Dig Deeper into Maryland Archeology!

Archeological Society of Maryland

Maryland Historical Trust Archeology

Monocacy Battlefield Slave Village at L'Heritage Plantation

Jefferson Patterson Archeological Conservation Lab and Museum

Archeology in Annapolis

Annapolis 19th Century African American Life Dig

Anne Arundel Lost Towns Project

Port Tobacco Archeological Project Blog

Historic St Mary's City Archeology

Baltimore Historic Lloyd Street Synagogue 1845 Mikveh Discovery

The Middle Woodland Period in Central Maryland

Archeology at Wye House, Talbot County 2006

Anne Arundel Pig Point Site

Charles County, Piscataway Zekiah Fort Find

State Highways Archeology

Upcoming Archeological Events:

March 10-13 - Mid-Atlantic Archeological Conference, Virginia Beach Resort Conference Center, 2800 Virginia Shore Drive, Virginia Beach.  Papers on work from the Biggs-Ford Site will be presented as well as Bill Schindler, professor of archaeology at Washington College, Chesterown on the Great Human Race, in which he traces the route of early Native Americans to this continent.

March 26 - Workshop in Archeology, Archeological Society of Maryland and the Maryland Historical Trust,Crownsville

April 9 - Archeological Society of Maryland, Spring Symposium, Crownsville

April 22 - 11:00 a.m. - 4:00 p.m. - Discovering Archaeology Day, Jefferson Patterson Park and Museum, 10515 Mackall Road, St. Leonard, Maryland - Free.


Post Mold
Recording finds
I Dig 4 U License Plate

Past Chapter Projects:

Rosenstock Site - Late Woodland village site, worked from 1979 to 1992, recently preserved by the Archeological Conservancy. It was discovered in the early twentieth century and collected by locals, it can be called the "first city" of Frederick, as village complexes were used here by Native Americans over hundreds of years and yields important insights into the connections between sites along the Potomac River and known sites further north. More Info Here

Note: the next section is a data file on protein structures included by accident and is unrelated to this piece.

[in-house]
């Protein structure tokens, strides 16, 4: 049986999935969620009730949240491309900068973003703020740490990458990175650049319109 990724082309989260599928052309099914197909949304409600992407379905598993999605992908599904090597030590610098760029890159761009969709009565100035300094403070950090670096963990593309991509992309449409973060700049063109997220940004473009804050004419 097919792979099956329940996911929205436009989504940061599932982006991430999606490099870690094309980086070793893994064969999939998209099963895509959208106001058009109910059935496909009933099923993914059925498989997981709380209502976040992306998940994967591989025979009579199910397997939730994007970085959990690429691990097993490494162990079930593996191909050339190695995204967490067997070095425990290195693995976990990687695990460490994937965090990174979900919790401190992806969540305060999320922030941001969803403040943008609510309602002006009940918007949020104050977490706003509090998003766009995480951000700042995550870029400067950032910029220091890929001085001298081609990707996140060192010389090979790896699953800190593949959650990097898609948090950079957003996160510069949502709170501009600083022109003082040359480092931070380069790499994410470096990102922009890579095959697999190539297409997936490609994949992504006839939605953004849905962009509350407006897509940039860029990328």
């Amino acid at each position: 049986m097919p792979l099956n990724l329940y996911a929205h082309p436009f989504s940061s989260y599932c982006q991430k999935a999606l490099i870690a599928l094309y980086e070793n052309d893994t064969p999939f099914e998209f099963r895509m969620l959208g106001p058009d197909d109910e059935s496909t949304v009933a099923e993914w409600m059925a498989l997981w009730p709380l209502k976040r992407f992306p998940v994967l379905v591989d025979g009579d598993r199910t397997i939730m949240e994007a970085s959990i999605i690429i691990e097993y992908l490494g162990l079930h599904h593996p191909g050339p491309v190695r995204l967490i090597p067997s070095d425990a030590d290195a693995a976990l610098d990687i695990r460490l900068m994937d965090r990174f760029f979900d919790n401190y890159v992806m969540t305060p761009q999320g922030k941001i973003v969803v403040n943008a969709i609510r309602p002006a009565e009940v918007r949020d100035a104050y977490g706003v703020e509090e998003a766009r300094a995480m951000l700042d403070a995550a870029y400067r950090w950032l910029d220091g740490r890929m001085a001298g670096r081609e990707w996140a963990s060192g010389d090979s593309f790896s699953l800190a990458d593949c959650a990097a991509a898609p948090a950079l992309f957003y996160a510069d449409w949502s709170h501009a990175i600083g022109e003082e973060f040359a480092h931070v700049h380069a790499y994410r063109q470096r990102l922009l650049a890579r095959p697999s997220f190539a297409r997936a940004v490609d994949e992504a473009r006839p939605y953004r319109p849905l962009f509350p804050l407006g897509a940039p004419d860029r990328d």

Claggett Retreat Site Field School and Swomley Artifacts Display at C Burr Artz Library, Frederick. Article and Video

Read about local Chapter Member George Evans and his archeological pursuits.

Monocacy National Battlefield, Best Farm Site

A Civil War battlefield and encampment site.  A French Caribbean family with perhaps the most slaves in the County.  A barn built unlike any other North of Louisiana.  Also native American sites.

Antietam Battlefield - Civil War

Metal detecting for artifacts on the battlefield, and the replanting of the 1860's orchard with the heirloom apple varieties that were cut to the ground by bullets during the battle.

The Search for the Lost Monocacy Log Church

Long before the clustered spires, a fabled, simple log structure served as the focal point of religious life in Frederick County.  A few clues from the reports of missionary Palantine Ministers hint at its location without any certainty.  From the old German diaries we glean a few clues and believe we have a sense of where the church may have been located, and its not where everyone seems to believe from local markers.  But ground penetrating radar yields no further proof.

Local avocational archeologist and regionally respected Chapter Member Spencer Geasey donates his archeological library to Frederick.